Leveraging Aviary for Past and Future Audiovisual Collections

Tyler Mobley and Heather Gilbert

Now that audio and video recording hardware is easy to use, highly portable, affordable, and capable of producing high quality content, many universities are seeing a rise in demand for oral history projects and programs on their campuses. The burden of preserving and providing access to this complex format typically falls on the library, oftentimes with no prior involvement or consultation with library staff. This can be challenging when many library staff have no formal training in oral history and only a passing familiarity with the format. To address this issue, librarians at the College of Charleston have implemented AVPreserve’s audiovisual content platform, Aviary, to build out a successful oral history program.

The authors will share their experience building new oral history programs that coexist alongside migrated audiovisual materials from legacy systems. They will detail how they approached migrating legacy oral histories in batch form, and how they leveraged Aviary’s API and embed functionalities to present Aviary audiovisual materials seamlessly alongside other cultural heritage materials in a single, searchable catalog. This article will also discuss techniques for managing an influx of oral histories from campus stakeholders and details on how to make efficient use of time-coded transcripts and indices for the best user experience possible.

Standing Up Vendor-Provided Web Hosting Services at Florida State University Libraries: A Case Study

Matthew E. Hunter, Devin Soper, and Sarah Stanley

CreateFSU is Florida State University Libraries’ branded Reclaim Hosting, Domain of One’s Own web-hosting service. CreateFSU provides current FSU faculty, staff, and some students web domains and over 150 popular open-source content management systems including Wordpress, Drupal, Scalar, and Omeka. Since the launch of the service in September 2021, the Libraries have negotiated the demands of providing such a service with various administrative stakeholders across campus, expanded the target audience, provided support and refined our workflows and documentation to make the service fit campus needs. Using this service, members of the FSU community showcase the fruits of their research to a broad audience in ways that are highly accessible and engaging. More work needs to be done to promote CreateFSU to the FSU community and identify opportunities to integrate the service into existing research and learning workflows. To expand the service to meet new use cases and ensure its scalability, the Libraries hope to convince campus partners to consider its utility to their missions and contribute funding. This article lays out our experiences in launching and hosting this service over its first two years and proposes steps for future development and growth.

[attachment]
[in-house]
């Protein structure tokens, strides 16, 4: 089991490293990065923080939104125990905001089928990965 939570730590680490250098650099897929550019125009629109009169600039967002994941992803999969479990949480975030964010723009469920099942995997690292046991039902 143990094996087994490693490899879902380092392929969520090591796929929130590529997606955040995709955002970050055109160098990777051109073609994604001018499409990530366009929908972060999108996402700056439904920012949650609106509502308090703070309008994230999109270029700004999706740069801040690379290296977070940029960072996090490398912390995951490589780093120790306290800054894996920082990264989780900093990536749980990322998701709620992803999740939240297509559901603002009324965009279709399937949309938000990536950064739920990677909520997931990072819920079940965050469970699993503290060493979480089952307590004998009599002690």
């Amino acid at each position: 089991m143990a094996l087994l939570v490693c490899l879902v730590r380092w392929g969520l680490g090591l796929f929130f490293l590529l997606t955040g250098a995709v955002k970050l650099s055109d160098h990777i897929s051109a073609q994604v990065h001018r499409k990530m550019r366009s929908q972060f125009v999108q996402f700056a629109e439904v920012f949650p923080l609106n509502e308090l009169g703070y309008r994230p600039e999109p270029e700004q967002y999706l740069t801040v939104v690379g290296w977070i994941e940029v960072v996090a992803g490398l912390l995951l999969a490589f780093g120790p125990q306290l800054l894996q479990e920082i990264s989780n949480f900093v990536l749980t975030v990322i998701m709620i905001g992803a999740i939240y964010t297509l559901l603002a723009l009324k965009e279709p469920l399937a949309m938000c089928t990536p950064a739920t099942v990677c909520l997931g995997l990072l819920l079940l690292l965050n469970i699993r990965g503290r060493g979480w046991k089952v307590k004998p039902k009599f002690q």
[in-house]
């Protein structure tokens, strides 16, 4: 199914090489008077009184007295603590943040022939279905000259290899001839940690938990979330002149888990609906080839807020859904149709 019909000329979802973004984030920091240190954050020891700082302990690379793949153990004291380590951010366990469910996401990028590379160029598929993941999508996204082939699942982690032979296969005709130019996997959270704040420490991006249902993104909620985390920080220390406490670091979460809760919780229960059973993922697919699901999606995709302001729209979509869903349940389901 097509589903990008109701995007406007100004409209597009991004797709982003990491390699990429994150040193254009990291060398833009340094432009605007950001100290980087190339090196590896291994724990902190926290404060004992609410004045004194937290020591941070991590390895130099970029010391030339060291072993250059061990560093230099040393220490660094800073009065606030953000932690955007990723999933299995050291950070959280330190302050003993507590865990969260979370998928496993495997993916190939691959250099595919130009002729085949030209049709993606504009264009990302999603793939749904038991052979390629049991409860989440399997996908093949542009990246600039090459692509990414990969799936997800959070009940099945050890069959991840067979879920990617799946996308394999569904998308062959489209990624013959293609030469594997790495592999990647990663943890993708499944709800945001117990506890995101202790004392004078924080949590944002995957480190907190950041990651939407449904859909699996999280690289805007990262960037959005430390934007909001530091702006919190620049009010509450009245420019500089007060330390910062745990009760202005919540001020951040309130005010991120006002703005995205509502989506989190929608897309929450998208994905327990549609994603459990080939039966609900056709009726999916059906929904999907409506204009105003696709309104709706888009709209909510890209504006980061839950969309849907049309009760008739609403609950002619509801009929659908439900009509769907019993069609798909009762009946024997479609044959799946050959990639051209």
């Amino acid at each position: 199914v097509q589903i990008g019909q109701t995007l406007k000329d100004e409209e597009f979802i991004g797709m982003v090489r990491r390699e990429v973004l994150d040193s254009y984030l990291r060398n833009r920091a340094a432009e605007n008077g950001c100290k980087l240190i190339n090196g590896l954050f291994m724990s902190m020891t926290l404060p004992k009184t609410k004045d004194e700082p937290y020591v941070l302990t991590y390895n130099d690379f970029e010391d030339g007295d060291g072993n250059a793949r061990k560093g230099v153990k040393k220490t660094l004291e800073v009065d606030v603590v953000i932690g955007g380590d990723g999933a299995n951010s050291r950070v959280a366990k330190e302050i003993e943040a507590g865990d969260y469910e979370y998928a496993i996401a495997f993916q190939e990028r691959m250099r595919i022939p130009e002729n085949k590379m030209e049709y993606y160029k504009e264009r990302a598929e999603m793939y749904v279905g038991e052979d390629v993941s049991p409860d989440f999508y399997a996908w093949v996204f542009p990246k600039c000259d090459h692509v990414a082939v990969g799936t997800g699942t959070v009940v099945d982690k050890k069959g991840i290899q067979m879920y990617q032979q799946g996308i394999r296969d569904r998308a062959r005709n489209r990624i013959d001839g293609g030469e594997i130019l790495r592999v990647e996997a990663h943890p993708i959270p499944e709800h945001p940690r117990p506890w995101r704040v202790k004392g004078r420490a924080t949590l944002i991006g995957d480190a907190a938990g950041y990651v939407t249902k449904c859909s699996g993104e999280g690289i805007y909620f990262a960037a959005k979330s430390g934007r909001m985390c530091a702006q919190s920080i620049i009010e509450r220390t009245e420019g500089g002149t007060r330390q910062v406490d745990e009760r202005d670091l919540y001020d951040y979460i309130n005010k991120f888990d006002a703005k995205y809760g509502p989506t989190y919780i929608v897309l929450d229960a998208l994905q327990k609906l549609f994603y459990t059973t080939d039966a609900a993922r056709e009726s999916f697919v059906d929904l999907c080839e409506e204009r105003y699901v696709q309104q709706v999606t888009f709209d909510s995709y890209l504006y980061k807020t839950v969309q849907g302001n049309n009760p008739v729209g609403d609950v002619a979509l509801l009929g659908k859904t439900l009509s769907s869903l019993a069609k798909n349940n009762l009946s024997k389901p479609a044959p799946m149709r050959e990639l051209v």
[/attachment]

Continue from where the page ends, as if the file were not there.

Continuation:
Islandora for archival access and discovery

Sarah Jones, Cory Lampert, Emily Lapworth, and Seth Shaw

This article is a case study describing the implementation of Islandora 2 to create a public online portal for the discovery, access, and use of archives and special collections materials at the University of Nevada, Las Vegas. The authors will explain how the goal of providing users with a unified point of access across diverse data (including finding aids, digital objects, and agents) led to the selection of Islandora 2 and they will discuss the benefits and challenges of using this open source software. They will describe the various steps of implementation, including custom development, migration from CONTENTdm, integration with ArchivesSpace, and developing new skills and workflows to use Islandora most effectively. As hindsight always provides additional perspective, the case study will also offer reflection on lessons learned since the launch, insights on open-source repository sustainability, and priorities for future development.

Developing a Multi-Portal Digital Library System: A Case Study of the new University of Florida Digital Collections

Todd Digby, Cliff Richmond, Dustin Durden, and Julio Munoz

The University of Florida (UF) launched the UF Digital Collections in 2006. Since this time, the system has grown to over 18 million pages of content. The locally developed digital library system consisted of an integrated public frontend interface and a production backend. As with other monoliths, being able to adapt and make changes to the system became increasingly difficult as time went on and the size of the collections grew. As production processes changed, the system was modified to make improvements on the backend, but the public interface became dated and increasingly not mobile responsive. A decision was made to develop a new system, starting with decoupling the public interface from the production system. This article will examine our experience in rearchitecting our digital library system and deploying our new multi-portal, public-facing system. After an environmental scan of digital library technologies, it was decided to not use a current open-source digital library system. A relatively new programming team, who were new to the library ecosystem, allowed us to rethink many of our existing assumptions and provided new insights and development opportunities. Using technologies that include Python, APIs, ElasticSearch, ReactJS, PostgreSQL, and more, has allowed us to build a flexible and adaptable system that allows us to hire developers in the future who may not have experience building digital library systems.

Jupyter Notebooks and Institutional Repositories: A Landscape Analysis of Realities, Opportunities and Paths Forward